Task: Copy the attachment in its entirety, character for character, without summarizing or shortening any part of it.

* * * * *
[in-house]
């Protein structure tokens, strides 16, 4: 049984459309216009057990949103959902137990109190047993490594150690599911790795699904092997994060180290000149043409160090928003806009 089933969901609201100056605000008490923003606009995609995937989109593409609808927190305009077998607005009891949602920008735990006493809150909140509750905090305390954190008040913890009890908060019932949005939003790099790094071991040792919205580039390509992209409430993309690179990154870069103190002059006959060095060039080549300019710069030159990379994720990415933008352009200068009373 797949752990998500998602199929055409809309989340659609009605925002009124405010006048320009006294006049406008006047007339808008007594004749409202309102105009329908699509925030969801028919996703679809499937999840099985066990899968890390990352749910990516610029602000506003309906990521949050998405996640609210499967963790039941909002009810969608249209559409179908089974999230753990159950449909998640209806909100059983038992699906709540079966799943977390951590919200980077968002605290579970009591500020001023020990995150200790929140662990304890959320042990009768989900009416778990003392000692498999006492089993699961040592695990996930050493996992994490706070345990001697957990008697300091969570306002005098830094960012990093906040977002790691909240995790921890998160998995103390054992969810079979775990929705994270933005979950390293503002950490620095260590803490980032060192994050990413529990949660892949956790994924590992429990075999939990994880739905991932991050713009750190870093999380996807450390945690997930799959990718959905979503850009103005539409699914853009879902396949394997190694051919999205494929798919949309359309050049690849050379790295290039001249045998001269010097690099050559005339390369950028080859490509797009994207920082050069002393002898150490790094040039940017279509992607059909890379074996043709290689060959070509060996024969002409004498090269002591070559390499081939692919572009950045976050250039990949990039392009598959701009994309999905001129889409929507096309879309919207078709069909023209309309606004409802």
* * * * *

[in-house]
């Protein structure tokens, strides 16, 4: 049984459309216009057990949103959902137990109190047993490594150690599911790795699904092997994060180290000149043409160090928003806009 089933969901609201100056605000008490923003606009995609995937989109593409609808927190305009077998607005009891949602920008735990006493809150909140509750905090305390954190008040913890009890908060019932949005939003790099790094071991040792919205580039390509992209409430993309690179990154870069103190002059006959060095060039080549300019710069030159990379994720990415933008352009200068009373 797949752990998500998602199929055409809309989340659609009605925002009124405010006048320009006294006049406008006047007339808008007594004749409202309102105009329908699509925030969801028919996703679809499937999840099985066990899968890390990352749910990516610029602000506003309906990521949050998405996640609210499967963790039941909002009810969608249209559409179908089974999230753990159950449909998640209806909100059983038992699906709540079966799943977390951590919200980077968002605290579970009591500020001023020990995150200790929140662990304890959320042990009768989900009416778990003392000692498999006492089993699961040592695990996930050493996992994490706070345990001697957990008697300091969570306002005098830094960012990093906040977002790691909240995790921890998160998995103390054992969810079979775990929705994270933005979950390293503002950490620095260590803490980032060192994050990413529990949660892949956790994924590992429990075999939990994880739905991932991050713009750190870093999380996807450390945690997930799959990718959905979503850009103005539409699914853009879902396949394997190694051919999205494929798919949309359309050049690849050379790295290039001249045998001269010097690099050559005339390369950028080859490509797009994207920082050069002393002898150490790094040039940017279509992607059909890379074996043709290689060959070509060996024969002409004498090269002591070559390499081939692919572009950045976050250039990949990039392009598959701009994309999905001129889409929507096309879309919207078709069909023209309309606004409802």